The little group got down to business. La Chesnaye, a great promiser, assured them that he could produce the necessary funds and the ships if Radisson and Groseilliers would take the command. Their consent was readily obtained. This was what they wanted to do more than anything else in the world. It was decided, therefore, that Radisson and Groseilliers would go in the spring to Isle Percé, where the fishing fleets congregated, and there they would wait for the twin ships La Chesnaye had promised to fit out and man.

La Chesnaye, it developed, was better at making promises than in the fulfillment of them. The two ships which finally came heaving and pitching into Isle Percé like a pair of veteran porpoises were the smallest and oldest and the crankiest that could have been produced by a search of the offcasts of all nations. They were called the St. Pierre and the Ste. Anne and they could hold no more than thirty men between them, which was perhaps just as well, because the men La Chesnaye had recruited were for the most part raw and inexperienced landlubbers. The rigging was rotten, the holds were unseaworthy, and there was a stench about these derelicts which only long service in the fishing trade could produce. Was it possible for even inspired leaders to accomplish anything under these circumstances? Could Radisson and Groseilliers win back the bay with ships redeemed from naval junk piles and with the culls and misfits who made up the crews?

They decided to try. Radisson took the St. Pierre. Groseilliers, having a

grown-up son, Jean Chouart, with him, took the Ste. Anne. After suppressing a mutinous outbreak among the crew, who were finding the service quite different from what they had expected, they finally reached Hudson Bay in September.

Dependence must be placed on Radisson’s narrative for the story of what happened after that, and it has to be avowed at the start that there was always a tendency to exaggerate in everything he put down on paper. His story was that the Frenchmen in their little tubs came limping into the waters where the Hayes and the Nelson Rivers raced to the bay. They found there a ship, the Bachelor’s Delight, which had come from New England under the command of Ben Gillam, a son of the captain who had figured in the early years of the company. They were poaching, these bold colonials, and the delighted Radisson saw at once that he had a hold over young Ben Gillam which could be used to advantage. By his glib talk he had “come over” young Gillam and won his confidence when a vessel owned by the company, the Prince Rupert, completed the triangle. It sailed into the estuary of the Nelson with two men of some prominence on board, Governor Bridgar of the company and old Zachariah Gillam himself.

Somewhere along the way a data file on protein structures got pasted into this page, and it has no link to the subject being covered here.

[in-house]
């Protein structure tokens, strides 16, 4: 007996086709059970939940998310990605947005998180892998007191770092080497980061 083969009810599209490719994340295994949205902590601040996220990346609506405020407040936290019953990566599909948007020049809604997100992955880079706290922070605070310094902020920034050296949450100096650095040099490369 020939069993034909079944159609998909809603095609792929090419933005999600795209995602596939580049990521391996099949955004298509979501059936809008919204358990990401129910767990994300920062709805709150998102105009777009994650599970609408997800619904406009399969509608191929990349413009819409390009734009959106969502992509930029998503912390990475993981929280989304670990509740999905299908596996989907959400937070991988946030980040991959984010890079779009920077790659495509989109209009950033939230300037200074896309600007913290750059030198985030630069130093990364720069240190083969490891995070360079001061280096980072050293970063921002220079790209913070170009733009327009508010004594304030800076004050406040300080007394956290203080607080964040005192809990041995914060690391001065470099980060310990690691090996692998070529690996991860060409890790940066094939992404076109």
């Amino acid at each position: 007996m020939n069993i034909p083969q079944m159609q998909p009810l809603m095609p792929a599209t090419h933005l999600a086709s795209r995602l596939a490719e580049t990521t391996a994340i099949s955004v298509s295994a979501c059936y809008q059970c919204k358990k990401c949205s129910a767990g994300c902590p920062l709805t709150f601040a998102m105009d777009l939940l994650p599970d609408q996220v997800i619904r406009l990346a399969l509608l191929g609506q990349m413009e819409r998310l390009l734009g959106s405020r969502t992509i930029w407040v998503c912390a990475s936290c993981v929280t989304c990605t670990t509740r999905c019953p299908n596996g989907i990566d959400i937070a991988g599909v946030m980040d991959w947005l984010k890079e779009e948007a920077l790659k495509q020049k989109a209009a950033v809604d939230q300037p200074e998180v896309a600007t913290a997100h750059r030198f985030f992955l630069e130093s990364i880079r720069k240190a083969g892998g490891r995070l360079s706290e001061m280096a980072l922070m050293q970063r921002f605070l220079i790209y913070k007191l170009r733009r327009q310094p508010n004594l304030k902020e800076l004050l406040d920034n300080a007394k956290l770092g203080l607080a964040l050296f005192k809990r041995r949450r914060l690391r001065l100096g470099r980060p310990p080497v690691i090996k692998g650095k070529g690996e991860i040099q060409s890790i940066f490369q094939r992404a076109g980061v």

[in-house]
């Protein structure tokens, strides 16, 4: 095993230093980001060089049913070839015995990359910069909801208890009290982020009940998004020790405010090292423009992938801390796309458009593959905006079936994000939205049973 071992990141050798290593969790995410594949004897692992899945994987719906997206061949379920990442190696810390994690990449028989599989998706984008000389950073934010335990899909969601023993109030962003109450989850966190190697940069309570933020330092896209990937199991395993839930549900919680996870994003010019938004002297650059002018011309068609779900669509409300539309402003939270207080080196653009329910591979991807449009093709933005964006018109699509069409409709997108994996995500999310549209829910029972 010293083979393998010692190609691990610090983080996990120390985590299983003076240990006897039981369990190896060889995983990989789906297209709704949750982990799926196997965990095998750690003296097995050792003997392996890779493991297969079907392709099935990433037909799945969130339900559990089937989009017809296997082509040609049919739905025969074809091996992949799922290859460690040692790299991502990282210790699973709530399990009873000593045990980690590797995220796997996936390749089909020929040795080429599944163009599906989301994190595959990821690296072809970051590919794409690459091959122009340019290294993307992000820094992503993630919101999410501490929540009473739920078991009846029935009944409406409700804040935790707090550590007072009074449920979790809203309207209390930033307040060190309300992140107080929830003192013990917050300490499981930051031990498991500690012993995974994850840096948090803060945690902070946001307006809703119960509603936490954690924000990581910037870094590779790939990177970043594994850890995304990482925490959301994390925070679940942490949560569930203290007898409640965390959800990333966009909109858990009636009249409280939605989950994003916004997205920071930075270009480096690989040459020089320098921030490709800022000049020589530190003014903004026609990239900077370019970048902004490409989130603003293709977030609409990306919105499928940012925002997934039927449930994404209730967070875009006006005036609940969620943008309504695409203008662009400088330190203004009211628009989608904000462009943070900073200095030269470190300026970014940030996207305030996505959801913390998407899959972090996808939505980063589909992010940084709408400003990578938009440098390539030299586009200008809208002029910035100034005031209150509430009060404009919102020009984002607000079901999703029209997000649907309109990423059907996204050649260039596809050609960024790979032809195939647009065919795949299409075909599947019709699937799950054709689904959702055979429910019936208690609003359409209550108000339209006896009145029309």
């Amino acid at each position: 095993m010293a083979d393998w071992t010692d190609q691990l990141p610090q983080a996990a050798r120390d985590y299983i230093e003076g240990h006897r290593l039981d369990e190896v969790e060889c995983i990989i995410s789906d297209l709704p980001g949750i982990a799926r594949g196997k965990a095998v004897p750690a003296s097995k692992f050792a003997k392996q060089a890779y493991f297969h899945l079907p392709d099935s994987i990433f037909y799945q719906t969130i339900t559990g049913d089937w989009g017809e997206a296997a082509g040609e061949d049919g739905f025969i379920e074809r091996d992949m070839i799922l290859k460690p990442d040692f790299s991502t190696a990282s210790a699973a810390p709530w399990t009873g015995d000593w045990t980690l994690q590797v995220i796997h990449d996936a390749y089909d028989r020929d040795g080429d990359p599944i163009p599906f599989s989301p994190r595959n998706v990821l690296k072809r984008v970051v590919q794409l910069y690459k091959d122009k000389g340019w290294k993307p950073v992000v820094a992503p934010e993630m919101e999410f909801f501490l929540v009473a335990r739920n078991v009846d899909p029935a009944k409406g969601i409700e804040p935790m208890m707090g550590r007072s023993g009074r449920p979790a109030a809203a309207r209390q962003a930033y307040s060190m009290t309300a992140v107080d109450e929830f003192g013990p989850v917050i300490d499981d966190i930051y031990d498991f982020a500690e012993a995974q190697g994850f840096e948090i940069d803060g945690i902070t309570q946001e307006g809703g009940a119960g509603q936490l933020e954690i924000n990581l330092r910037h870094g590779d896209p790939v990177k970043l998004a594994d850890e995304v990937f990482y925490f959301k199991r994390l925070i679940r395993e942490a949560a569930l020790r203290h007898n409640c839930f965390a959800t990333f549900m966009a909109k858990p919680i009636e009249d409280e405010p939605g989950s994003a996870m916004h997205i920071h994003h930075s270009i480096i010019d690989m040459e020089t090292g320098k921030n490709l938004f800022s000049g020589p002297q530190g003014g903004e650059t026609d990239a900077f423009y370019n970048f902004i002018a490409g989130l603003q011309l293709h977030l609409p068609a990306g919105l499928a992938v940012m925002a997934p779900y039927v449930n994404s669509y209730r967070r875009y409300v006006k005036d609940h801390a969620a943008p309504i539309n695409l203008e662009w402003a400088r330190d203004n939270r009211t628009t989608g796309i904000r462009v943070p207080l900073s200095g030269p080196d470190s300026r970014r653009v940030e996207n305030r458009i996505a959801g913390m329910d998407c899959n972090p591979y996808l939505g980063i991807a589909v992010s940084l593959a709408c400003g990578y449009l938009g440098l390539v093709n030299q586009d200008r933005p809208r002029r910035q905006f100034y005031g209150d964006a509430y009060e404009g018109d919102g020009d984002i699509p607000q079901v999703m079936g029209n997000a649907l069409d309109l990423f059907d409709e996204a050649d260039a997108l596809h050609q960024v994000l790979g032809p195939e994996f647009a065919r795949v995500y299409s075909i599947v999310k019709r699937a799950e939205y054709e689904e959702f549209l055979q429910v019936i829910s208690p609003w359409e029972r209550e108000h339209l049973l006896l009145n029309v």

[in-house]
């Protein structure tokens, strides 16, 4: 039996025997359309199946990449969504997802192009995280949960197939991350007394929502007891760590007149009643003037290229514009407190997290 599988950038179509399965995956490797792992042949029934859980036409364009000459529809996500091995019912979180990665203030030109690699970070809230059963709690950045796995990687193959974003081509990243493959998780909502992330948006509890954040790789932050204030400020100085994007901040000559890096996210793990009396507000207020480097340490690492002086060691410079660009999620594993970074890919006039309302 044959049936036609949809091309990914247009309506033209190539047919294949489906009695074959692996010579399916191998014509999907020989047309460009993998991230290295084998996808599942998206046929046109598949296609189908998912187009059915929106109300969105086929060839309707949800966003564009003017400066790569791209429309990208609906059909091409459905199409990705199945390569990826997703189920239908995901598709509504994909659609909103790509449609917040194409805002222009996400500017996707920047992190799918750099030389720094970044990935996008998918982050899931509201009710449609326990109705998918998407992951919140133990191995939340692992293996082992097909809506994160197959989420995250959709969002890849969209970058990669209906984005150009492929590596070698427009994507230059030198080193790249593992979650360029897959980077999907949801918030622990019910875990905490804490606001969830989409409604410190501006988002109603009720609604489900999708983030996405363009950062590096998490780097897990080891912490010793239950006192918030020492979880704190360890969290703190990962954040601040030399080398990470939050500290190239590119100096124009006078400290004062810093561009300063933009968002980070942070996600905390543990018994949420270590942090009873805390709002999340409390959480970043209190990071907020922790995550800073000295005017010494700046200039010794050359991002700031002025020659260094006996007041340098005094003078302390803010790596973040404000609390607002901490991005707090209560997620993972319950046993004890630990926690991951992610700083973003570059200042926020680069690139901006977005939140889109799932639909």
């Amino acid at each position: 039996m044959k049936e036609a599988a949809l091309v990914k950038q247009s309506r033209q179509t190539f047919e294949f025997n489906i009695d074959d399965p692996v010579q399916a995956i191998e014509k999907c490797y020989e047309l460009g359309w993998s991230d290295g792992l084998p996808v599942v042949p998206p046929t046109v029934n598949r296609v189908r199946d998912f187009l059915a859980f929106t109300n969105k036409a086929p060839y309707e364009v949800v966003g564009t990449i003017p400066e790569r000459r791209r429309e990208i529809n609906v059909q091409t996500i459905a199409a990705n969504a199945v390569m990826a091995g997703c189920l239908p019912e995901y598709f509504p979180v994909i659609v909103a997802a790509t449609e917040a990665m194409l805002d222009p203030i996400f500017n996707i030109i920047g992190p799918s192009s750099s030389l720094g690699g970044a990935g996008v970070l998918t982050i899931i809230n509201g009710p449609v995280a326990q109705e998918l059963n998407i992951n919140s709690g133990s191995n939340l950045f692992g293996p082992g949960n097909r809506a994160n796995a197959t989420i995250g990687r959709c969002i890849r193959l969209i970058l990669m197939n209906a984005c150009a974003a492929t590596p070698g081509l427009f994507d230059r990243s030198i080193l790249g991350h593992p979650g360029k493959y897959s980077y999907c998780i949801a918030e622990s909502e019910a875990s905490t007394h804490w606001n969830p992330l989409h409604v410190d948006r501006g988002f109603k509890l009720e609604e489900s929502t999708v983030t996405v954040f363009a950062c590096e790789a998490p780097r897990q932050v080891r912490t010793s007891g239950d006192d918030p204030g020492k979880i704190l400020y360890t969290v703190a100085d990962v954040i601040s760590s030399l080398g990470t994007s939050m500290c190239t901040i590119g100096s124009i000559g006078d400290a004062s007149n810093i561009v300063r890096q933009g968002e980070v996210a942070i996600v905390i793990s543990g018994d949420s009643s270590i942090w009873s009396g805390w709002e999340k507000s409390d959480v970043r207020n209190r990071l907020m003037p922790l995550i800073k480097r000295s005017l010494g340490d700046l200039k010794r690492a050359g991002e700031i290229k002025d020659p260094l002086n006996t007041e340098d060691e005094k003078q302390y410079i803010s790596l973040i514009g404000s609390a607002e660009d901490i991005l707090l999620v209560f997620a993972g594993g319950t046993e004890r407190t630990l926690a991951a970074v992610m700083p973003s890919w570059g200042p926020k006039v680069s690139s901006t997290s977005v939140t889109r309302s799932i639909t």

A Turner of Coats

The newcomers should have sensed the situation at once because the directors of the company had made plans for just such an emergency as this. On sailing, the captains of company shipá were given sealed orders which contained among other things the harbor signals. Ships on the bay which did not hoist the proper signals were to be fired on as poachers and interlopers. Neither Radisson nor Ben Gillam was in a position to fly the right signals—in fact, they did not dare fly any flag at all—and the Prince Rupert should have blown them out of the water.